The cliff dwellings are about 150 feet lower in elevation than the parking area. A series of steps, stairs and ladders are used to complete the transition. The slideshow at the end of this post should include at least one photo of each of the conveyances.
As with other locations within Mesa Verde the atmosphere is very peaceful and contemplative.
The ladders are wide with well spaced rungs, secured to the rock for stability, and the top runners extend high enough to assist the climbers transition from the ladder back onto the pathway.
The tour stops at several points along the way so the guide can share the knowledge that has been gleaned from all the study and research that has been done not only on the cliff dwellings themselves but also from studies and interviews with the descendants of the Ancestral Puebloans that are still among us today. It is also good to know that at each of the sites that you can visit in Mesa Verde they don't simply continue to recite the same information that you may have already heard at one of the other sites. At each site you can learn something new and different. The information really does go a long way to enrich the overall experience.
The tour groups can get quite large during the summer months and holidays but the first tour of the day which is usually 9 AM can be a fraction of the size of later tours.
It's quite thought provoking to imagine living in such a place. I will leave it to the park rangers that lead the tours to explain what they have learned from studying these ruins and others and concentrate my efforts on showing you what to expect.
As one tour has made its way to the far end of the dwellings and is preparing to exit the next tour is beginning to enter. The tour at Cliff Palace completes a loop that begins at the overlook that is accessed at one end of the parking area and exits up a series of well built hewn steps and ladders at the other end of the parking area.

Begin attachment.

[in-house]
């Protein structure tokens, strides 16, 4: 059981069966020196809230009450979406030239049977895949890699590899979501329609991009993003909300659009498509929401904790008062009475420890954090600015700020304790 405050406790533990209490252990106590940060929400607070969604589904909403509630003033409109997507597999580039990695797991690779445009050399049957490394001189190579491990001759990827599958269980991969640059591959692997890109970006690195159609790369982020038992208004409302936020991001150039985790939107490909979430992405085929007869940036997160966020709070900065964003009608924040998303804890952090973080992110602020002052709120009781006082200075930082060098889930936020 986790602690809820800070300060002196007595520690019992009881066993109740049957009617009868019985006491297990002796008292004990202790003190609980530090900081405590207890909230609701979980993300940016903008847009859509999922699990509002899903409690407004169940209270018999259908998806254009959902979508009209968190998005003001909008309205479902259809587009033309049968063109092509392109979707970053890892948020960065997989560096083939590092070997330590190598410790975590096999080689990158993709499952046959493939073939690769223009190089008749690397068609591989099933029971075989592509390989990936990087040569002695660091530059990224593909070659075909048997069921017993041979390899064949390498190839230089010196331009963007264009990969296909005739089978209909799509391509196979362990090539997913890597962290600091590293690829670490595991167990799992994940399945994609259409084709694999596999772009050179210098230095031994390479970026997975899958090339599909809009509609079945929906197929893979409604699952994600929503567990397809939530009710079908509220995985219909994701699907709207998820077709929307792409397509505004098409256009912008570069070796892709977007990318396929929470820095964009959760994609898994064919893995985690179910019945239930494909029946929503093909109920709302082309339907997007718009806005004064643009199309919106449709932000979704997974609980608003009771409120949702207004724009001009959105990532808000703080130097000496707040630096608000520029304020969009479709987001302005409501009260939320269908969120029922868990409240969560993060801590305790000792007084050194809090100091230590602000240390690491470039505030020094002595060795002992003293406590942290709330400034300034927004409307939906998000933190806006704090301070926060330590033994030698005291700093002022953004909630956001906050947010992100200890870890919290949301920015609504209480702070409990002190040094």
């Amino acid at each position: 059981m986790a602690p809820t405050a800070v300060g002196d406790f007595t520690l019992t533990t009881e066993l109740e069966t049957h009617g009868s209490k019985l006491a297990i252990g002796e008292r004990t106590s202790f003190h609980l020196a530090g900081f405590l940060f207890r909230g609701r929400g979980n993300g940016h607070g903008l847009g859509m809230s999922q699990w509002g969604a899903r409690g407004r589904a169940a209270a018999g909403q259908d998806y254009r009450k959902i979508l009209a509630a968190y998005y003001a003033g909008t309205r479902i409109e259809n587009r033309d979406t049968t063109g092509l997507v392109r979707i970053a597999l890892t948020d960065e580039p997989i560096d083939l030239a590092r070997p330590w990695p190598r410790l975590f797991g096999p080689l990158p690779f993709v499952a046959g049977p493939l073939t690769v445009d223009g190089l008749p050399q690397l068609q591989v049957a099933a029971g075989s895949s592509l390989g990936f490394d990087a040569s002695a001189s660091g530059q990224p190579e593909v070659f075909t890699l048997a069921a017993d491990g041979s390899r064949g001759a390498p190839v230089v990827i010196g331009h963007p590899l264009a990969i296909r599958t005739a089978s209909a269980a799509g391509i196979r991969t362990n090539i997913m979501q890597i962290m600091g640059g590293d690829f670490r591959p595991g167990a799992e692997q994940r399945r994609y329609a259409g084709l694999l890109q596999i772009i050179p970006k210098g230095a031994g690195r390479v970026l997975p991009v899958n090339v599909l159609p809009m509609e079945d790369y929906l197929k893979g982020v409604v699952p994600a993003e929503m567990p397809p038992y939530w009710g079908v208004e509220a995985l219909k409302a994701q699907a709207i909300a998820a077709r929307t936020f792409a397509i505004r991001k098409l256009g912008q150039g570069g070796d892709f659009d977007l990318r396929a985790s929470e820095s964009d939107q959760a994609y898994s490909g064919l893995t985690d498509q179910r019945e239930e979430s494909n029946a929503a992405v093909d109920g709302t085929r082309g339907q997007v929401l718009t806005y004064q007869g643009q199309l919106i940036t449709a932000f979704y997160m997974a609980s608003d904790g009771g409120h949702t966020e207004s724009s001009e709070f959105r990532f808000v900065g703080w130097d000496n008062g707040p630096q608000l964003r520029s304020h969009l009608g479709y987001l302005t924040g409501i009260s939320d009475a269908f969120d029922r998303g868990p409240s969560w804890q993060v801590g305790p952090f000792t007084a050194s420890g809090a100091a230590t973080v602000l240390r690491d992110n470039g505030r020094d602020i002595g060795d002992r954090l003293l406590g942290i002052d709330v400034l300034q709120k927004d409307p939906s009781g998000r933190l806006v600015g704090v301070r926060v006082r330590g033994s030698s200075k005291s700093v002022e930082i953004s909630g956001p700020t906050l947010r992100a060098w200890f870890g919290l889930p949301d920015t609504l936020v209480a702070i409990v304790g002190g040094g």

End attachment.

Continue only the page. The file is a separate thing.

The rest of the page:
The ladders at the exit are longer than at the entrance but just as well built. There were several folks on this tour that had bad knees, and one with a bum shoulder, that managed just fine with a little assistance from their friends. As far as small children go you should consult with a ranger at the Visitor Center. It appears that they should either be able to climb the ladders by themselves or be put in a pack-type baby carrier that would leave your hands and arms free to manage the ladders.
The best plan for thoroughly enjoying Mesa Verde is to come early in the day to beat the crowds. There are around 600 cliff dwellings and over 5,000 known archaeological sites within Mesa Verde National Park. While only a fraction of them are open to the public it takes a little time to get from one place to another. The rangers at the Visitor Center are very helpful with planning how long to allow between tours. With 1 full day you can enjoy a memorable number of places, 2 full days will get you to the major locations, and 3 full days will be even better giving you some time to not only go on tours but to visit the museums and gift shops and hike some of the splendid trails like Petroglyph Point and Spruce Canyon. If you would like to see it for yourself then all you have to do is 'Take a hike'.